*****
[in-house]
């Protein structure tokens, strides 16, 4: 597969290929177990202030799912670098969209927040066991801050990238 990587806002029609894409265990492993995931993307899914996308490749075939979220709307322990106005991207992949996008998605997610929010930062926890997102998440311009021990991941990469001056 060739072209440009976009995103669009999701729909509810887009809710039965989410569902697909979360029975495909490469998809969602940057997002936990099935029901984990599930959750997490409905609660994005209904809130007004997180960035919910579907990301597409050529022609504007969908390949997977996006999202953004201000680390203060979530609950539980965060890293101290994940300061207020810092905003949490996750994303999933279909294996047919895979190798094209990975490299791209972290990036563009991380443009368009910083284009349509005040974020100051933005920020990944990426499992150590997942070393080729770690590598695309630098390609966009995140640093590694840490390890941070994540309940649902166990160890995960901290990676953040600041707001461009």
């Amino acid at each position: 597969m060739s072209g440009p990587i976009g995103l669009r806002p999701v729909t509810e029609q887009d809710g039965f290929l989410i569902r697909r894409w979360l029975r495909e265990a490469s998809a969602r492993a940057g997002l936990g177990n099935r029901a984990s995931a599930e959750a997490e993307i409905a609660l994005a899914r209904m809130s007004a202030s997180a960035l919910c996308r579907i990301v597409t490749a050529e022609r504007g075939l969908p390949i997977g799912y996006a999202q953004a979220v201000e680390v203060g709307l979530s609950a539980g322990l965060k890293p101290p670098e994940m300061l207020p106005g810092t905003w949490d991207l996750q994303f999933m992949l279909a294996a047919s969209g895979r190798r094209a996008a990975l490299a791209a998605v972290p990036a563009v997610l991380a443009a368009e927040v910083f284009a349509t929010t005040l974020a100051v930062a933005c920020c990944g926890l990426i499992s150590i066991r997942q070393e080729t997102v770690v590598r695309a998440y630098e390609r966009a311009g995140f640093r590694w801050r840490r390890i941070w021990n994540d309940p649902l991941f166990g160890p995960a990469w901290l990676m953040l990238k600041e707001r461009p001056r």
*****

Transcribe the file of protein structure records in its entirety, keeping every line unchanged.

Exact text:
[in-house]
């Protein structure tokens, strides 16, 4: 597969290929177990202030799912670098969209927040066991801050990238 990587806002029609894409265990492993995931993307899914996308490749075939979220709307322990106005991207992949996008998605997610929010930062926890997102998440311009021990991941990469001056 060739072209440009976009995103669009999701729909509810887009809710039965989410569902697909979360029975495909490469998809969602940057997002936990099935029901984990599930959750997490409905609660994005209904809130007004997180960035919910579907990301597409050529022609504007969908390949997977996006999202953004201000680390203060979530609950539980965060890293101290994940300061207020810092905003949490996750994303999933279909294996047919895979190798094209990975490299791209972290990036563009991380443009368009910083284009349509005040974020100051933005920020990944990426499992150590997942070393080729770690590598695309630098390609966009995140640093590694840490390890941070994540309940649902166990160890995960901290990676953040600041707001461009």
């Amino acid at each position: 597969m060739s072209g440009p990587i976009g995103l669009r806002p999701v729909t509810e029609q887009d809710g039965f290929l989410i569902r697909r894409w979360l029975r495909e265990a490469s998809a969602r492993a940057g997002l936990g177990n099935r029901a984990s995931a599930e959750a997490e993307i409905a609660l994005a899914r209904m809130s007004a202030s997180a960035l919910c996308r579907i990301v597409t490749a050529e022609r504007g075939l969908p390949i997977g799912y996006a999202q953004a979220v201000e680390v203060g709307l979530s609950a539980g322990l965060k890293p101290p670098e994940m300061l207020p106005g810092t905003w949490d991207l996750q994303f999933m992949l279909a294996a047919s969209g895979r190798r094209a996008a990975l490299a791209a998605v972290p990036a563009v997610l991380a443009a368009e927040v910083f284009a349509t929010t005040l974020a100051v930062a933005c920020c990944g926890l990426i499992s150590i066991r997942q070393e080729t997102v770690v590598r695309a998440y630098e390609r966009a311009g995140f640093r590694w801050r840490r390890i941070w021990n994540d309940p649902l991941f166990g160890p995960a990469w901290l990676m953040l990238k600041e707001r461009p001056r």